The article “Lessons in Constructive Solitude from Thoreau” by Holland Cotter is a brilliant example of a critique of the case study in the context of the present situation. The author analyzes an episode of the life of writer Henry David Thoreau, who spent two years in voluntary isolation in a one-room cabin near Walden Pond. This self-quarantine is characterized in the article as a “constructive solitude,” an analogy to the current situation, when the whole world experiences isolation, although non-voluntary. The case of Thoreau may be an excellent lesson for the people of today; such an argument is persuasively presented in the article.
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To convince the readers, the author uses a rhetoric strategy of the detailed description of the case of Thoreau, pointing out the analogies of his situation to the present time. Thoreau, perceived by contemporary society as a weird and marginal figure, indeed had the unusual temperament, being politically radical, and uncompromisingly deep in his thought. His book “Walden; or, Life in the Woods,” which was an outcome of his contemplation in the forest, made him famous. It was a result not of superficial persuasiveness of his writing, but of the meaningful thoughts noted down during his sole observations and self-analysis.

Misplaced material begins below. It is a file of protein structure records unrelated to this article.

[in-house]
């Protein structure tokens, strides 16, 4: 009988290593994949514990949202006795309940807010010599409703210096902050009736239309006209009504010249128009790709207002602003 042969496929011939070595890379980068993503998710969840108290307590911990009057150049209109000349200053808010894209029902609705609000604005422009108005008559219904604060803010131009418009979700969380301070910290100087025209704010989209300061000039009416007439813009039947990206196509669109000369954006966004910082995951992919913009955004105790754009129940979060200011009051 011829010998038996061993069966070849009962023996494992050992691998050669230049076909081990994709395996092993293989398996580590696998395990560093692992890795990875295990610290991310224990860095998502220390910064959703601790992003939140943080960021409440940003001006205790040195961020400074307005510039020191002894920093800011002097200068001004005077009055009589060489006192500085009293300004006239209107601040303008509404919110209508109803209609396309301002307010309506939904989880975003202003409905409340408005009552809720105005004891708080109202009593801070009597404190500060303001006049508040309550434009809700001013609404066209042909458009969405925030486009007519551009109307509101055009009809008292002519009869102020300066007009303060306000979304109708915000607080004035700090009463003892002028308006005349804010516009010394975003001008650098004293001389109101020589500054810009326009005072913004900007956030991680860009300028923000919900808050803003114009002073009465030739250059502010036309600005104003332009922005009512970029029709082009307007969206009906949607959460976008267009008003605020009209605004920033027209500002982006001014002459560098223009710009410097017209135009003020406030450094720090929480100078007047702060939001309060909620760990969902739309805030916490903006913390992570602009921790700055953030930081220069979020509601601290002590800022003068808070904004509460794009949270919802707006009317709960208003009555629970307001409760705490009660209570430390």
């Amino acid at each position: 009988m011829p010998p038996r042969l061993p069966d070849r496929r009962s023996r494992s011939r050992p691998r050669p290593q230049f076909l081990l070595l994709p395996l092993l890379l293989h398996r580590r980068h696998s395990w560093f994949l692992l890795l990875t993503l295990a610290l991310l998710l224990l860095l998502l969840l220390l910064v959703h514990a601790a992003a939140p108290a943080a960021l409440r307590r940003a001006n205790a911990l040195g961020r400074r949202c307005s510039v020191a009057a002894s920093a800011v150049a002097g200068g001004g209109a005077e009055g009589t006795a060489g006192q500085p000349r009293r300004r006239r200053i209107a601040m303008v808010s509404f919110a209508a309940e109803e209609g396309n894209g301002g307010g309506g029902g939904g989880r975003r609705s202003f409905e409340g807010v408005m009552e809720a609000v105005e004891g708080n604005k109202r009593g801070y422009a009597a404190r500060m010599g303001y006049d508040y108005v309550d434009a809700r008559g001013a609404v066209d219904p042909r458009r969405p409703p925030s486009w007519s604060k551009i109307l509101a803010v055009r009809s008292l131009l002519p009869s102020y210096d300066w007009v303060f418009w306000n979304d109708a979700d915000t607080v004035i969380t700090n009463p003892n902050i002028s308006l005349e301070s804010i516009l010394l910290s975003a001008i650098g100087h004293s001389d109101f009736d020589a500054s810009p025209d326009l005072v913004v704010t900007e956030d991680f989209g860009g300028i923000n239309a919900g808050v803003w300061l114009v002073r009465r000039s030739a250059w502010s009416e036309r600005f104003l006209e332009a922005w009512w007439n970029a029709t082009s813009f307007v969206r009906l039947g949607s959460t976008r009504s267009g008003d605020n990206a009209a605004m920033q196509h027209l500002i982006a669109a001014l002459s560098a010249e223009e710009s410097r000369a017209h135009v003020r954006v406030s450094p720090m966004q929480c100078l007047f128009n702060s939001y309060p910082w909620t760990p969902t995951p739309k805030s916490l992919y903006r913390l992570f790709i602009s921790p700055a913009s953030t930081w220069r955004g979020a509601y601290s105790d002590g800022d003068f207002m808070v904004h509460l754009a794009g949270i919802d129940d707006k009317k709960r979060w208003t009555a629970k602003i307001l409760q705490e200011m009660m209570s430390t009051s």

Thoreau could make the years of solitude the time of self-education, studying a wide range of sources. The second thing he was about to learn is to immerse into nature – not as a distant observer, but as a fully engaged participant, “antennas raised.” As he wrote in his book, he could learn a lesson, which would not be possible to do within society. He was against “the noise of contemporaries,” and realized that his lonely abode was the only place, “where he could do what he could not easily do in the everyday world: namely, concentrate, focus.”
The author of the article then brings readers to today’s situation. He makes parallel with the fact that in the situation of isolation, many of the people started to do the things related to contemplation and self-examining. Besides, Cotter describes in detail Thoreau’s monument that appeared at the site of his retreat, referring to it as “an instructive emblem to contemplate, and a consoling one.” In this way, he ends his article by presenting the visual image, which may serve as a symbol for the people in today’s difficult situation, encouraging them for a genuinely philosophical approach to it.